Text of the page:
Interview: Eventful attracts new users through iPhone app, not just Web site

This is the power of the iPhone.

In less than two weeks, Brian Dear, the founder of the event discovery Web site Eventful, has seen “a whole new wave of users coming in” — so much so that he predicts that “in the very long term, everybody will be going mobile and the Web will be secondary.”

These new users, of which I am one, are not all coming to Eventful through its popular Web site, which helps more than six million people discover, share, and create events from concerts to dog shows. They’re signing up for Eventful because of the iPhone.

“This is what happens when you offer mobile,” Dear said in a discussion with last100.

By the end of last week, Apple had not provided Dear with specific numbers on Eventful downloads, although the app has consistently ranked among the favorites downloaded by users. In many respects, the number doesn’t matter. The decision to keep developing Eventful for the iPhone has already been made.

“Absolutely we are going to evolve it,” Dear said.

Of all the programs I’ve downloaded and fiddled with, Eventful is one I use nearly everyday. And it’s a far-from-perfect app, as many people point out in App Store ratings. Even so, Eventful demonstrates the power and promise of the iPhone platform because it integrates digital technology into my lifestyle in a fun and productive manner.

Dear, who lives in San Diego, spoke with last100 about developing the application for the iPhone, the challenges he and his team faced, the shortcomings of the Eventful app, and future plans.

“It was by far the most fun software development project I’ve done in years,” Dear said.

The Issues


Apple released the first software developers kit (SDK) in the spring, leaving Dear and third-party developers worldwide scrambling. There was very little time to actually plan the Eventful app as coding began in May and debugging, compiling, and prepping the program for sale in the App Store happened in June and early July.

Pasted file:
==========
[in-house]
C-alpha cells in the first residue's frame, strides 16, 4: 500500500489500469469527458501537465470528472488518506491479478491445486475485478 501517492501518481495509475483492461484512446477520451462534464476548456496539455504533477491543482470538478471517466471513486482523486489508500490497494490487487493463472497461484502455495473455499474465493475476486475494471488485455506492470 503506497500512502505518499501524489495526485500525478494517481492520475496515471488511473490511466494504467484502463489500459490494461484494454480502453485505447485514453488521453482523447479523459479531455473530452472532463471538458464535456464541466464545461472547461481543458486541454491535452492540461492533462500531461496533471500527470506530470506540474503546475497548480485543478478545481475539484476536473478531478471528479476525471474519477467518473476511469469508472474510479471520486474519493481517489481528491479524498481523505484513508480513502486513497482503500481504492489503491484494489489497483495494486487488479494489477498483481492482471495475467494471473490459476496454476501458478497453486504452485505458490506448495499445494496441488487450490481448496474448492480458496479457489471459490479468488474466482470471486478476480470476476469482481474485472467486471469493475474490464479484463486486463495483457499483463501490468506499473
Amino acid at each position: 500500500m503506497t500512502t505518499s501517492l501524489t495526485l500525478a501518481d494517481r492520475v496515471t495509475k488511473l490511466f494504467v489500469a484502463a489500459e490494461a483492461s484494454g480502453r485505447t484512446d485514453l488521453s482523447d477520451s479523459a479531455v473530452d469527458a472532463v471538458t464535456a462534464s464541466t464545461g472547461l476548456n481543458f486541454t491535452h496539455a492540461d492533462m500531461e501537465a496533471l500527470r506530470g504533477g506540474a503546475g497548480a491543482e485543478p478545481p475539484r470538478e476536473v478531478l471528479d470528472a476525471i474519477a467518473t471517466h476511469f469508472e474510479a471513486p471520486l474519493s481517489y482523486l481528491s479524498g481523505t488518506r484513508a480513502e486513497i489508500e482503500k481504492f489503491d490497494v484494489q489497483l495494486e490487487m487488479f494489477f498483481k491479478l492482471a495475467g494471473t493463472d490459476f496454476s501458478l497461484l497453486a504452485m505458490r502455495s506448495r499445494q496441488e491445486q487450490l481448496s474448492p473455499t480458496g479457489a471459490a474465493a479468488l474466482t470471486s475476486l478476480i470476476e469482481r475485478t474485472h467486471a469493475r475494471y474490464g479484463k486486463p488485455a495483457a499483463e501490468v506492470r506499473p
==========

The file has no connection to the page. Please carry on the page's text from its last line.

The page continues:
It shows. While the interface is clean and well organized, it takes a bit of time to get the application to work for you the way you want it. It’s not as easy as it should be to find and track performers and venues you are interested in, especially when you go local over national. Toggling between cities is a pain.

But Dear is aware of the shortcomings and plans to evolve Eventful on the iPhone into more of a true mobile application, not just a desktop program or Web service ported to the portable device.

Massive Amounts of Data

While there are hundreds of programs now available in the App Store, few handle the massive amounts of data mined by Eventful. Dear’s challenge was to break down Eventful to its core features and somehow shoehorn everything into a relatively small device like the iPhone. What information do people need to see? How do they want to see it? How do they search Eventful databases, what is returned, how is it presented?